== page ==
REVIEW: Bandits of the Acoustic Revolution: A Call to Arms
Bandits of the Acoustic Revolution: A Call to Arms [Self-Released, 2002] (mp3s)
Three words? steampunk ska carnival
Imagine a bunch of revolutionaries devoted to community, acoustic instruments, and a frenetic, ya-ya-ya energy. Imagine a jewel-case that is made of corrugated cardboard and duct tape. Imagine the Squirrel Nut Zippers doing ska - rasp-throated yells, the bazoom of horns, the buttoned-up sawing of a string quartet. The Bandits of the Acoustic Revolution are all this and more, and this five-song EP showcases their talents in a great way, setting feet a-dancin', ears a ringin'.
The Bandits' name, of course, demands that we first address the instrumentation. The group is an open-invitation crew of musicians with diverse musical background, and to a certain extent, this is well demonstrated in the recordings. Acoustic guitars and trumpets push and pull, drums smack, saxophones groove outta the corner. Occasionally there are moments of introspective strumming and hippie bongo-beats. For the most part, however, it's the melodic, punky feel of Great Big Fish ska, mixed with a generous dose of Victorian violins and cellos. The strings are used to great success - they give off a slight, pungent mustiness, flavouring the songs with a degree of sophistication and musical depth. The record opens with an overture of the group's many sounds - strings and horns, a percussive bash, latin-tinged guitar-picking over mellow "oohs". "Here's to Life" shows what the Bandits are all about, however; it's jumpy and giddy, with a shout-worthy chorus and grins all round. A terrific trombone solo and upright basswork lifts the lyrics high, a colourful salute to living.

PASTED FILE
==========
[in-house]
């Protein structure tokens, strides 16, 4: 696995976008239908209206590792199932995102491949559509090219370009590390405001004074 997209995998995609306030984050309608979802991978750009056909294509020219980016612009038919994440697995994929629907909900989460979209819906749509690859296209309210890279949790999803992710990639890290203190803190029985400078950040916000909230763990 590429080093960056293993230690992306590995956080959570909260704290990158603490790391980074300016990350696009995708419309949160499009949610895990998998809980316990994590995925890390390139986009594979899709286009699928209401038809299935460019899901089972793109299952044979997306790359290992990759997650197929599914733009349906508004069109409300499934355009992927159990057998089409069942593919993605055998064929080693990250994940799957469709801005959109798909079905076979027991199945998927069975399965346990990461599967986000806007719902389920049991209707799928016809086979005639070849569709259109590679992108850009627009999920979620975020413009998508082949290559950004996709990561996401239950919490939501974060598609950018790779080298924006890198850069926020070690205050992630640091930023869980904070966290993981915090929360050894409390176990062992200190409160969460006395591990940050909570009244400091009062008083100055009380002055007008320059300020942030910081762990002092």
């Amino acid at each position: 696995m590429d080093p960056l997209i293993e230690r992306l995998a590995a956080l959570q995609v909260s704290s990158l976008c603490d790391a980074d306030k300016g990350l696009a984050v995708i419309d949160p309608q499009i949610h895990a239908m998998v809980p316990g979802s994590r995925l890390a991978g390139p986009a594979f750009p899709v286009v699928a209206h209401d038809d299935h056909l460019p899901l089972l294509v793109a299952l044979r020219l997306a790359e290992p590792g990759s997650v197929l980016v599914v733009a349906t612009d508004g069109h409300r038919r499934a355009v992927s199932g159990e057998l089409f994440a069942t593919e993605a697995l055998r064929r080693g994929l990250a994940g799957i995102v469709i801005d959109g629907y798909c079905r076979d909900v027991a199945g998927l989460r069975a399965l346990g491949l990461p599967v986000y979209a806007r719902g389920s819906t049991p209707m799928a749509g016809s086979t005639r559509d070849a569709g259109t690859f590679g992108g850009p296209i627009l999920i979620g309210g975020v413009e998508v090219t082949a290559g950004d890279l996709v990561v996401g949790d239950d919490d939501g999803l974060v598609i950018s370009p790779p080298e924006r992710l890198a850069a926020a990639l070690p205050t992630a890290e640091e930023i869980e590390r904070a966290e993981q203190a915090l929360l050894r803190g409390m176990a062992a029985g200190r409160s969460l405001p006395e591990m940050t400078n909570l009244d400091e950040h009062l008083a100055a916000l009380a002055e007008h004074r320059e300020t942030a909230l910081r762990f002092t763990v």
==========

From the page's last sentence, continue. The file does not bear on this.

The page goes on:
Elsewhere it's much of the same - the deep-voiced ska calling on "Dear Sergio", the beachblanket horn-pop of "It's a Wonderful Life". It's this sameness that presents the disc's only disappointments: although there are occasional genre changes (breakdowns of spanish guitar, a short sonata clip, etc.), these pieces aren't fully integrated into the songs. Ska with interruptions, rather than a more original, hybridized creation.
It's a petty criticism however, especially for an EP, for the Bandits of the Acoustic Revolution have all the energy of the world's most successful ska acts, and what variety their music possesses, the Mighty Mighty Bosstones would kill for. A Call to Arms is fun, totally unserious, and yes - you can dance to it.